Northern Kentucky celebrates 10th Annual Pride! | Kentuckians For The Commonwealth

Northern Kentucky celebrates 10th Annual Pride!

This year Northern Kentucky as a community celebrated the 10th Annual Pride! The festival, taking place in Covington, saw city leaders attend, including an openly LGBTQ public official, from Covington and Dayton, Kentucky, State Representatives Buddy Wheatley and Dennis Keene participate, local organizations, and others helped celebrate the strides we have made towards equity for LGBTQ+ community members.

As KFTC marched in the parade, numerous people called out thanks for the work we do! Celebrating our voter guide, the work we do to connect allies in the community, and appreciation for our vision. Many people had met us during Pride at one of the various events: from the kick-off of Pride at Bircus Brewing (where they released the Y’all Means All Ale), to The Future Is Queer party at Lil’s aimed at bringing together under 21 members of the LGBTQ+ community, and finally attending Pride that day. Throughout these events we registered 15 voters, talked with dozens others, and celebrated the progress that has been made locally.

However, we know there is work to be done. LGBTQ+ people are impacted by all of our issues, because the community is everywhere. To help recognize this, and think about how to create spaces of belonging, the Northern Kentucky chapter partnered with Northern Kentucky Fairness and the Community of Reason for a workshop to build a community where ‘Y’all Means All’.

The workshop was led by Bonnie Meyer, the LGBTQ Resource Director at Northern Kentucky University. After a brief introduction to each other, those in attendance discussed what a Fairness Ordinances is (anti-discrimination against LGBTQ people in housing, employment, and public accommodations), and which cities in Kentucky have one. And while this is an important step, it alone will not lead us to achieving our vision.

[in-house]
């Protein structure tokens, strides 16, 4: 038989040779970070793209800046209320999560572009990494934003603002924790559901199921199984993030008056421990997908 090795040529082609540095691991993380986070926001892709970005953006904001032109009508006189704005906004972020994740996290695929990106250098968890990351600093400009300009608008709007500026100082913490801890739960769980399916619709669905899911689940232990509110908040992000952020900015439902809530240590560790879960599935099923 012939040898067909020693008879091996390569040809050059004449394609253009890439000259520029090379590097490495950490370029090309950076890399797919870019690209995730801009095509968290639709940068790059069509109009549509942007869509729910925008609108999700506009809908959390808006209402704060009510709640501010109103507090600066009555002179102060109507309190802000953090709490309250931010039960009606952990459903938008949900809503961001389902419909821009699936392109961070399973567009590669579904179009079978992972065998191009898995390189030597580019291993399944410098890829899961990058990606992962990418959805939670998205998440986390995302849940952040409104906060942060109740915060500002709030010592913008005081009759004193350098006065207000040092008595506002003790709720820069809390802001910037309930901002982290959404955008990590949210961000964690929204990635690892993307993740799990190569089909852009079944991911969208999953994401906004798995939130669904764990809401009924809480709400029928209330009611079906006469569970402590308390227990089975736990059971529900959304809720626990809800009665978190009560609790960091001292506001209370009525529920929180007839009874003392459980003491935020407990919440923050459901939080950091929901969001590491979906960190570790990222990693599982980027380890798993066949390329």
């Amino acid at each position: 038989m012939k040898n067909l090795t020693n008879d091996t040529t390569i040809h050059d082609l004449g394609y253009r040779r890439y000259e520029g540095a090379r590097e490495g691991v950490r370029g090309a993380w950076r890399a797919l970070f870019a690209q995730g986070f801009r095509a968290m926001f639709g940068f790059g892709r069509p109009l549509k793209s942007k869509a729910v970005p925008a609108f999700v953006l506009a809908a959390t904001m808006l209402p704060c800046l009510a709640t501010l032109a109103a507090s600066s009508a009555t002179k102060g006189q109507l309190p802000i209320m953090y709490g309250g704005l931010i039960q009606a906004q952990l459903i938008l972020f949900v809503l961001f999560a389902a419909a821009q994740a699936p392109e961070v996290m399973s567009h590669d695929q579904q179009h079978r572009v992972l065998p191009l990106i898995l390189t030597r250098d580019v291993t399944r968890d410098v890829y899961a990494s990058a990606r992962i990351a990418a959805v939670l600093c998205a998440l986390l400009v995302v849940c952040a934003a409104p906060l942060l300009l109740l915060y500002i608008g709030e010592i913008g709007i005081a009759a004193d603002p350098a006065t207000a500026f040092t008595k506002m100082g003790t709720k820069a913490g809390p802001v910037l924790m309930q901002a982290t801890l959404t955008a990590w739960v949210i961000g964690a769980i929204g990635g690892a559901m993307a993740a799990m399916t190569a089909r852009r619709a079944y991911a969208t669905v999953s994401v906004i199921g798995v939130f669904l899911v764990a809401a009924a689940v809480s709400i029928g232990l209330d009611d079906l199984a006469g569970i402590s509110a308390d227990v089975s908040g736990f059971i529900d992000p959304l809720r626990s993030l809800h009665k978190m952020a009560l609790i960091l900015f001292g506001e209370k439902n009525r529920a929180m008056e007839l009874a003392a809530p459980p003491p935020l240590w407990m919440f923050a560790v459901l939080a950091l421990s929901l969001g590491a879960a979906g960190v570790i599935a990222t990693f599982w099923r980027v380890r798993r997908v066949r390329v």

Bonnie shared stories of undocumented students who are members of the community, who face violence and discrimination based on who they are, where they are from, and who they love. Of students facing insecure housing at college after coming out, or losing financial assistance from family members at school. People shared stories of the hate they experienced in their community, and their lives.

Those in attendance also talked about an increasing lack of spaces for LGBTQ people, and how Governor Bevin’s shortsighted economic policies especially harm LGBTQ people. From pension policies that put health departments at risk (whose services are especially important in communities like northern Kentucky, where the only local hospitals are under the direction of local Catholic Diocese, have failed to respond to the Human Rights Campaign, and have to date turned down the opportunity to promote their services at Northern Kentucky Pride), proposed changes in coverage and work requirements in Medicaid put low-income lgbtq+ with even fewer options, and where regressive tax changes underfund services for all Kentuckians.

While many in government, both in Kentucky and in the country as a whole, are trying to roll back progress, we have seen great steps over the last 15 years. People also shared stories about how much more support of the community there is across the region, and were hopeful that some basic steps forward would soon be made at the city level in nearby cities.

As Pride celebrations in northern Kentucky end, it reminds us why we need this celebration so much. Representation matters. We must see all members of our community, celebrate what they bring, and we need to create spaces that have conversations on how to celebrate, welcome, and honor them. We also need to work where we are, or else others who need this here will continue to be left behind. And we must remember that just as Black History doesn’t end on February 28, Pride shouldn’t end on June 30.